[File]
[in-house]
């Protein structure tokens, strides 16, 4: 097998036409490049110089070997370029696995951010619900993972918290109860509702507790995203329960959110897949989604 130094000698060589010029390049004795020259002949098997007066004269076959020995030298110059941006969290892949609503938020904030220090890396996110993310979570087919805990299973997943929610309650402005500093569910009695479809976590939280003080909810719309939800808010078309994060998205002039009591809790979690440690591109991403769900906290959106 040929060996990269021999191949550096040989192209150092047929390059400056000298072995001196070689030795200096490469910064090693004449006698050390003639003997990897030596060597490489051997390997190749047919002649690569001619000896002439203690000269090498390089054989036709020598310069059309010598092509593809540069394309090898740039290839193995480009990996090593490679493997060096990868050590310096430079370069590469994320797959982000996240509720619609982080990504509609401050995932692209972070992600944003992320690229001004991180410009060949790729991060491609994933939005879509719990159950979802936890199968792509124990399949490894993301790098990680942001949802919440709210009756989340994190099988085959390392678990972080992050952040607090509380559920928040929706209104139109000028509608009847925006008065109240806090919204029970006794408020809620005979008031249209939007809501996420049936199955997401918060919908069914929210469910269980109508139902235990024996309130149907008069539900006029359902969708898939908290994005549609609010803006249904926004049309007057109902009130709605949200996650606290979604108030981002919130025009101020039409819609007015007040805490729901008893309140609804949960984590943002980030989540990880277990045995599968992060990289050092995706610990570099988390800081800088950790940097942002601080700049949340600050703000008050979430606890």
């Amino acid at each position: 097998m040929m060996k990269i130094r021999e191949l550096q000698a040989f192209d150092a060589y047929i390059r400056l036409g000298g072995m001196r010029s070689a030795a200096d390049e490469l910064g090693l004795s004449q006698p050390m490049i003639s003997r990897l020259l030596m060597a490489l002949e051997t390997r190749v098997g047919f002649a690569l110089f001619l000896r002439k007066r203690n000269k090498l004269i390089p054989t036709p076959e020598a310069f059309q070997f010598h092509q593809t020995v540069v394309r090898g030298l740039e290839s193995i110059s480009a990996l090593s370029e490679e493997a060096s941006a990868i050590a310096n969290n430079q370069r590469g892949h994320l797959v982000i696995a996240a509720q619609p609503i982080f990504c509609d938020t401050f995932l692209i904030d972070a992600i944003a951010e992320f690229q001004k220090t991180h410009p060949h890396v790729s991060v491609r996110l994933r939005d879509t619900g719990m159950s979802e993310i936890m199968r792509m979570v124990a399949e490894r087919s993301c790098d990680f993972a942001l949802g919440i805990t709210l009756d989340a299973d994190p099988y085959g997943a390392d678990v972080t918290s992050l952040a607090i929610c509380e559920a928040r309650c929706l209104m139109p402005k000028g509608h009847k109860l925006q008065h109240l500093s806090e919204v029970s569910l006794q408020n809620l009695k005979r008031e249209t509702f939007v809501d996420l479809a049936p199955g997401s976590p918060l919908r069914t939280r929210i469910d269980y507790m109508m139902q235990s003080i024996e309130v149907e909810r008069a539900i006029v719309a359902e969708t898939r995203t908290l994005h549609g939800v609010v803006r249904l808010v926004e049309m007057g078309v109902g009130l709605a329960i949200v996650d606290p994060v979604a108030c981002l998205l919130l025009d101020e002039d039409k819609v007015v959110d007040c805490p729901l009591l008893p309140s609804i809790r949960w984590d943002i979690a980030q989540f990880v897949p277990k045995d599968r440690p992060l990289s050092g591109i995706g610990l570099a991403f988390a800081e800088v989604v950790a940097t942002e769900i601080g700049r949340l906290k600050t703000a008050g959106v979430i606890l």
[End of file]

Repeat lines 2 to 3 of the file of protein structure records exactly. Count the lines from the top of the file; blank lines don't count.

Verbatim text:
């Protein structure tokens, strides 16, 4: 097998036409490049110089070997370029696995951010619900993972918290109860509702507790995203329960959110897949989604 130094000698060589010029390049004795020259002949098997007066004269076959020995030298110059941006969290892949609503938020904030220090890396996110993310979570087919805990299973997943929610309650402005500093569910009695479809976590939280003080909810719309939800808010078309994060998205002039009591809790979690440690591109991403769900906290959106 040929060996990269021999191949550096040989192209150092047929390059400056000298072995001196070689030795200096490469910064090693004449006698050390003639003997990897030596060597490489051997390997190749047919002649690569001619000896002439203690000269090498390089054989036709020598310069059309010598092509593809540069394309090898740039290839193995480009990996090593490679493997060096990868050590310096430079370069590469994320797959982000996240509720619609982080990504509609401050995932692209972070992600944003992320690229001004991180410009060949790729991060491609994933939005879509719990159950979802936890199968792509124990399949490894993301790098990680942001949802919440709210009756989340994190099988085959390392678990972080992050952040607090509380559920928040929706209104139109000028509608009847925006008065109240806090919204029970006794408020809620005979008031249209939007809501996420049936199955997401918060919908069914929210469910269980109508139902235990024996309130149907008069539900006029359902969708898939908290994005549609609010803006249904926004049309007057109902009130709605949200996650606290979604108030981002919130025009101020039409819609007015007040805490729901008893309140609804949960984590943002980030989540990880277990045995599968992060990289050092995706610990570099988390800081800088950790940097942002601080700049949340600050703000008050979430606890």
């Amino acid at each position: 097998m040929m060996k990269i130094r021999e191949l550096q000698a040989f192209d150092a060589y047929i390059r400056l036409g000298g072995m001196r010029s070689a030795a200096d390049e490469l910064g090693l004795s004449q006698p050390m490049i003639s003997r990897l020259l030596m060597a490489l002949e051997t390997r190749v098997g047919f002649a690569l110089f001619l000896r002439k007066r203690n000269k090498l004269i390089p054989t036709p076959e020598a310069f059309q070997f010598h092509q593809t020995v540069v394309r090898g030298l740039e290839s193995i110059s480009a990996l090593s370029e490679e493997a060096s941006a990868i050590a310096n969290n430079q370069r590469g892949h994320l797959v982000i696995a996240a509720q619609p609503i982080f990504c509609d938020t401050f995932l692209i904030d972070a992600i944003a951010e992320f690229q001004k220090t991180h410009p060949h890396v790729s991060v491609r996110l994933r939005d879509t619900g719990m159950s979802e993310i936890m199968r792509m979570v124990a399949e490894r087919s993301c790098d990680f993972a942001l949802g919440i805990t709210l009756d989340a299973d994190p099988y085959g997943a390392d678990v972080t918290s992050l952040a607090i929610c509380e559920a928040r309650c929706l209104m139109p402005k000028g509608h009847k109860l925006q008065h109240l500093s806090e919204v029970s569910l006794q408020n809620l009695k005979r008031e249209t509702f939007v809501d996420l479809a049936p199955g997401s976590p918060l919908r069914t939280r929210i469910d269980y507790m109508m139902q235990s003080i024996e309130v149907e909810r008069a539900i006029v719309a359902e969708t898939r995203t908290l994005h549609g939800v609010v803006r249904l808010v926004e049309m007057g078309v109902g009130l709605a329960i949200v996650d606290p994060v979604a108030c981002l998205l919130l025009d101020e002039d039409k819609v007015v959110d007040c805490p729901l009591l008893p309140s609804i809790r949960w984590d943002i979690a980030q989540f990880v897949p277990k045995d599968r440690p992060l990289s050092g591109i995706g610990l570099a991403f988390a800081e800088v989604v950790a940097t942002e769900i601080g700049r949340l906290k600050t703000a008050g959106v979430i606890l």